My lightweight tents, which are designed in the shape of a pyramid or tip, include numerous contiguous tall triangular panels. My tent panels are joined together with a simple version of ‘laid flat’ seams. Because of their unique design, they are simpler to assemble, and the tent seams are stronger, more sturdy, more adaptable in terms of adding lightweight guy attachment tabs. I learned this stitching method from my mother, who was a talented professional seamstress who taught me that it is straightforward and does not require a second cutting.
- I’ve found that when you’ve pinned your joint, you should take a good’stand back’ and examine it well before you commit to sewing it since, in my experience, unpicking takes a lot longer than sewing!” The initial line of threads is sewed in the manner seen in the image below.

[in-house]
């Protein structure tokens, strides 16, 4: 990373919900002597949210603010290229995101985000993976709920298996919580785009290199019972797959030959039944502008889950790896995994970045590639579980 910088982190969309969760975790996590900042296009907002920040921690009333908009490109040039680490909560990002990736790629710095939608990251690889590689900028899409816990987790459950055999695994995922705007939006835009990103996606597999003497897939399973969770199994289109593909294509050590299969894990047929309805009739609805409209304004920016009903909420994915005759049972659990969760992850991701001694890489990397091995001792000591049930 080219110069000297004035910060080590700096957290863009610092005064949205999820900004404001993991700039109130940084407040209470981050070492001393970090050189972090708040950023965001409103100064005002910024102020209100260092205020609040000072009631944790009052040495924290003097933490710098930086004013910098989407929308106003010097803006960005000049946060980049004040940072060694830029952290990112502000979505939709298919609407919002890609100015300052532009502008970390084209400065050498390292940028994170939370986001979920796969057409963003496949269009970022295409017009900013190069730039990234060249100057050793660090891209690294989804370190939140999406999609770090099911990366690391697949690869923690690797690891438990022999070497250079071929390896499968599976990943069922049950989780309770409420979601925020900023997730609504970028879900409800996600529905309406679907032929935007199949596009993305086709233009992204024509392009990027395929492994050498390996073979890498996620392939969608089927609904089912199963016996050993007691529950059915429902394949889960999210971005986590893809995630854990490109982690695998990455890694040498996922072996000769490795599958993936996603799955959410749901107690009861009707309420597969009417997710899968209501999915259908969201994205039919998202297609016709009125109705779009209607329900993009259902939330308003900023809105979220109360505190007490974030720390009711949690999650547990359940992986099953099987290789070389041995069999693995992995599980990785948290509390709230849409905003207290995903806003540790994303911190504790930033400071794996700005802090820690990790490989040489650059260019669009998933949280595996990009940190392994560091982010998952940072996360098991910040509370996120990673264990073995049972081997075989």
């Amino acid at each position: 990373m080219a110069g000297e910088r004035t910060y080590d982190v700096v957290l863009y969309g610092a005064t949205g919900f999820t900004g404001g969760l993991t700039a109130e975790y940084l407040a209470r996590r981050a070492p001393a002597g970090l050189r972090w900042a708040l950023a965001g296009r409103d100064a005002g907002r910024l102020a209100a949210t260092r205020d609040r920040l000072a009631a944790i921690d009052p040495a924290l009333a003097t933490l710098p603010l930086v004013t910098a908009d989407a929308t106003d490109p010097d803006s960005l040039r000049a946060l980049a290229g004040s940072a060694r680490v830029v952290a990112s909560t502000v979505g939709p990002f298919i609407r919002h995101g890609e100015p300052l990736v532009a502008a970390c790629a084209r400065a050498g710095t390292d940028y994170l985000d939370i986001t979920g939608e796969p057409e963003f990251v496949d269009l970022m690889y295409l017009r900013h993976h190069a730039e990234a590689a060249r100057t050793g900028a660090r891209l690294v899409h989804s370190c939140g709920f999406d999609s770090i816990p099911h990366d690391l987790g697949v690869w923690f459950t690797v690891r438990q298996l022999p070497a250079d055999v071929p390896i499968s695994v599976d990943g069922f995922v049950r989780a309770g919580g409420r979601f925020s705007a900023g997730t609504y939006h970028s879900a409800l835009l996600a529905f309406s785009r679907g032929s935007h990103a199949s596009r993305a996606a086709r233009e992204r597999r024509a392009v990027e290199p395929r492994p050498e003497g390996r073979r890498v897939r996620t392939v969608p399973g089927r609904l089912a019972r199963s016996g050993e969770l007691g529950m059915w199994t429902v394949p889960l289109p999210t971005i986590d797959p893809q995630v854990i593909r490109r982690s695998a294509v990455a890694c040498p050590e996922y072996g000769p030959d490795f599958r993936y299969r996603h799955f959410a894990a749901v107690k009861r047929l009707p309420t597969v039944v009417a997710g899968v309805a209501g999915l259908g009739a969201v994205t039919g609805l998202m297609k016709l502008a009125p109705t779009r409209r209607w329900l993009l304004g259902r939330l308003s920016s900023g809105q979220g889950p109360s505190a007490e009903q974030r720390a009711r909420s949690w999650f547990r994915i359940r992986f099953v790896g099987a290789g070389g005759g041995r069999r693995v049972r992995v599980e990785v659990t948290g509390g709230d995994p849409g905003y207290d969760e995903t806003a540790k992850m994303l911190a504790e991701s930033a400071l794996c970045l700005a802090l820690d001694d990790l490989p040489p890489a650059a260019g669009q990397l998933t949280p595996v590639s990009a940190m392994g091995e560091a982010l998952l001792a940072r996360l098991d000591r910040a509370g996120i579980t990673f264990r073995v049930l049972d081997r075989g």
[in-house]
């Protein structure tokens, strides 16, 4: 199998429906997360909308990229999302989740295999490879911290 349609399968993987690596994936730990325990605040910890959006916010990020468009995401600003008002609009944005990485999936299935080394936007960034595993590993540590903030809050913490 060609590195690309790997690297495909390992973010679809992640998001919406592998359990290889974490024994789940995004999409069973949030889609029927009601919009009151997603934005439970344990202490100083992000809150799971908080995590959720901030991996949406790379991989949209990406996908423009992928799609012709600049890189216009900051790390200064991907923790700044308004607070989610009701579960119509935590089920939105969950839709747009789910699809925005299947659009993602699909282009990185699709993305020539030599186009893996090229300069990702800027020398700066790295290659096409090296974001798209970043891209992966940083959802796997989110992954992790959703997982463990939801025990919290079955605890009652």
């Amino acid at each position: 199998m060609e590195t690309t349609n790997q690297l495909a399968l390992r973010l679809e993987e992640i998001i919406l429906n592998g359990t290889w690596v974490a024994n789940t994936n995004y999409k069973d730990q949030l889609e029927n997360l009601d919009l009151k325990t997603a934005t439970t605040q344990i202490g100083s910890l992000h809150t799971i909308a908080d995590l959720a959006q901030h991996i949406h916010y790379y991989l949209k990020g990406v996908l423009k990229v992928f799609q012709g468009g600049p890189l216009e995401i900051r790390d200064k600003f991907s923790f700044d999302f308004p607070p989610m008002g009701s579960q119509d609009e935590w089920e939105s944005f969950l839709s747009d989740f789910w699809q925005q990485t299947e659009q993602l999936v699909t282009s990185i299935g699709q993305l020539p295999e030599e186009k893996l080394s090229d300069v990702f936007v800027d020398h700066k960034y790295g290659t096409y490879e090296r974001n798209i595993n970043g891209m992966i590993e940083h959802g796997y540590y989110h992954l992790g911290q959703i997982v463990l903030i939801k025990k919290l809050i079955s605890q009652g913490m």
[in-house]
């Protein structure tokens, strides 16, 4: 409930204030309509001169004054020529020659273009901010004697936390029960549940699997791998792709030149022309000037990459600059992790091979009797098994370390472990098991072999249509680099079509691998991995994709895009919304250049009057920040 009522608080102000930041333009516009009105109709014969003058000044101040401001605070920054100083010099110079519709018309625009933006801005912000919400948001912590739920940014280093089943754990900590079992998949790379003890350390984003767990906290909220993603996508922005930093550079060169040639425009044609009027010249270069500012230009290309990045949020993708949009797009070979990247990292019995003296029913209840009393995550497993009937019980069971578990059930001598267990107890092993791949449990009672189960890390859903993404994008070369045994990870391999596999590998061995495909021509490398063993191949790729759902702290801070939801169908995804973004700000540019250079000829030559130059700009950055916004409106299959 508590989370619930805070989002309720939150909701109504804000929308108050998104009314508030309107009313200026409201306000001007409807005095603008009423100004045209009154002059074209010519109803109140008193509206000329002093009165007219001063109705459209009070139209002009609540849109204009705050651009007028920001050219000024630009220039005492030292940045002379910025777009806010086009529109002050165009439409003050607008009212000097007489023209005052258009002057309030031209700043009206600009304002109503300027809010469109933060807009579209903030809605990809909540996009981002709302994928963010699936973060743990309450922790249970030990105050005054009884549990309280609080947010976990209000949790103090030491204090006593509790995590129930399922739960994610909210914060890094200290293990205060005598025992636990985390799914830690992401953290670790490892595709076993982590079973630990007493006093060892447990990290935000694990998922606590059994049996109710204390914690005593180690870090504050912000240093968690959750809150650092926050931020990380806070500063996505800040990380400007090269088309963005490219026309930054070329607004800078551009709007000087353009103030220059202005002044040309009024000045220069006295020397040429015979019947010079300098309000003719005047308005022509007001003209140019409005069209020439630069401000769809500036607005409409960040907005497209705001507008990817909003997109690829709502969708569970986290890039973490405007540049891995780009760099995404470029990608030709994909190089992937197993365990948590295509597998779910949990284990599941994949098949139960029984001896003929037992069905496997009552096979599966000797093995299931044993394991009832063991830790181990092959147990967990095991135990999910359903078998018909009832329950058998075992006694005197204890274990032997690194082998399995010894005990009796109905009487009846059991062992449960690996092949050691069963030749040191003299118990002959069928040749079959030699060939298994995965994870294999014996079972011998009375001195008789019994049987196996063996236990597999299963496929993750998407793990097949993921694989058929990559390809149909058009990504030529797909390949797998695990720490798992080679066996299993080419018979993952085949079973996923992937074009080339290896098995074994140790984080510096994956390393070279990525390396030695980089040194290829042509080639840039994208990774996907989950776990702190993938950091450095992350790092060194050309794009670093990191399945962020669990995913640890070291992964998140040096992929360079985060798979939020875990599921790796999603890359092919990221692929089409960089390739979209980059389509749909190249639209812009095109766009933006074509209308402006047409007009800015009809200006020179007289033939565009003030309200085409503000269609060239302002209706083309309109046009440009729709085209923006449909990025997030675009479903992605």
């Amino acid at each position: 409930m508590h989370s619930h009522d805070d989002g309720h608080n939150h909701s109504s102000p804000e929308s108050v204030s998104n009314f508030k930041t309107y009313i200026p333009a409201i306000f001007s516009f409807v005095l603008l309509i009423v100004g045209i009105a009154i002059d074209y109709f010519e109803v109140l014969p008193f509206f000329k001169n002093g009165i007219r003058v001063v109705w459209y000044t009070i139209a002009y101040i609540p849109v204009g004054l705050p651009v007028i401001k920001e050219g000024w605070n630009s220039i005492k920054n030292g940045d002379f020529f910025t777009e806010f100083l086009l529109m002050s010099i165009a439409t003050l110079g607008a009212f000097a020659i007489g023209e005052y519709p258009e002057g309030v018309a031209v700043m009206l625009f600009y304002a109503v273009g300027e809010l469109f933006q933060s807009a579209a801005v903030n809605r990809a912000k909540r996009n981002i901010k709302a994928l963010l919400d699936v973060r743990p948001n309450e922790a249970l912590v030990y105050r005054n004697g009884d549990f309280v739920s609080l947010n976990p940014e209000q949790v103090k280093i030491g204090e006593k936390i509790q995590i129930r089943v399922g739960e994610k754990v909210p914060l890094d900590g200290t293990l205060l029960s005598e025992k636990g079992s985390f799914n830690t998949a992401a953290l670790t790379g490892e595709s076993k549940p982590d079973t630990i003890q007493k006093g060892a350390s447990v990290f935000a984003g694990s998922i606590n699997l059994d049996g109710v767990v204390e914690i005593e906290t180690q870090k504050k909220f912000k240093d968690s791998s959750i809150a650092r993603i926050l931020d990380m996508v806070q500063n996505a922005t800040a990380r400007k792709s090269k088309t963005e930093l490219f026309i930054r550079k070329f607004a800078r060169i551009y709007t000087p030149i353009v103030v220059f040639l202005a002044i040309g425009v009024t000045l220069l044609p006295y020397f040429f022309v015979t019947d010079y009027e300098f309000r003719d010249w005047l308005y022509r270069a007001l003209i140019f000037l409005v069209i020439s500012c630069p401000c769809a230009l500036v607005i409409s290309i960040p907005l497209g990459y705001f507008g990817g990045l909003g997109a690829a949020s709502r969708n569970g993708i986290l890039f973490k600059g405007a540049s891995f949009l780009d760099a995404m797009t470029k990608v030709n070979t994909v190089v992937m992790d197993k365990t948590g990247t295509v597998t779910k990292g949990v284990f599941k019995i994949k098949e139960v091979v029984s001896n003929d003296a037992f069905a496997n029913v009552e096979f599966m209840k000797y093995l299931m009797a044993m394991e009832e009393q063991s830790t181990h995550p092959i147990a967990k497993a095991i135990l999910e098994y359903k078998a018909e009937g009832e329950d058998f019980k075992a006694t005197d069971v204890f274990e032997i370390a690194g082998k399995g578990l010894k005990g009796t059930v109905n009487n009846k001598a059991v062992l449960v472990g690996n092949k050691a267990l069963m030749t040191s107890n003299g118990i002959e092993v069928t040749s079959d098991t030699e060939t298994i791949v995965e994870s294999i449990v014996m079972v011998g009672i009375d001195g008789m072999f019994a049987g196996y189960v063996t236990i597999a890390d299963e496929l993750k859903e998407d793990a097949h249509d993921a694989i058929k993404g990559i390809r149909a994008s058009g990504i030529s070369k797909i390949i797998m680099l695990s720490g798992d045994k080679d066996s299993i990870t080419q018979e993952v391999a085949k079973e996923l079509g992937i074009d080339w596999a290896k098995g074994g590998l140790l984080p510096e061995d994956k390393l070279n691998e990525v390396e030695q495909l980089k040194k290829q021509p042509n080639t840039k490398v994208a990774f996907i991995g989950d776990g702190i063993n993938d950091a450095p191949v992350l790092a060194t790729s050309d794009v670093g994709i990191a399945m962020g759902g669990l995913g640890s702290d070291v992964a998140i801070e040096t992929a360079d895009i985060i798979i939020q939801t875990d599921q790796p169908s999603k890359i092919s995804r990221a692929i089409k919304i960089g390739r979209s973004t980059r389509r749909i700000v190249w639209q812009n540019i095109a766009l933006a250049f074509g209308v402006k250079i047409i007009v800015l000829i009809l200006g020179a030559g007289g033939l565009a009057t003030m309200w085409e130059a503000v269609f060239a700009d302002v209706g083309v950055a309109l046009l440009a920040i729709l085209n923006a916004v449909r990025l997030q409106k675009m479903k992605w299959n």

- However, I was startled to see that this approach is diametrically opposed to all of the other methods that I have seen discussed on YouTube, such as the flat felled seam method.
- These are the faces that will eventually have only a single row of stitching visible on the cheeks.
- Step 3: Sew the second row of stitches once the seam has been flattened.
- In the following line of stitching, the seam is brought down flat and the final remaining raw edge is concealed.
- The final lie flat seam, with single rows of stitching from the ‘S’ side visible on the right.
- My lay flat or flat felled seam turned out to be a lot more complicated than I had anticipated, and I was in for another surprise.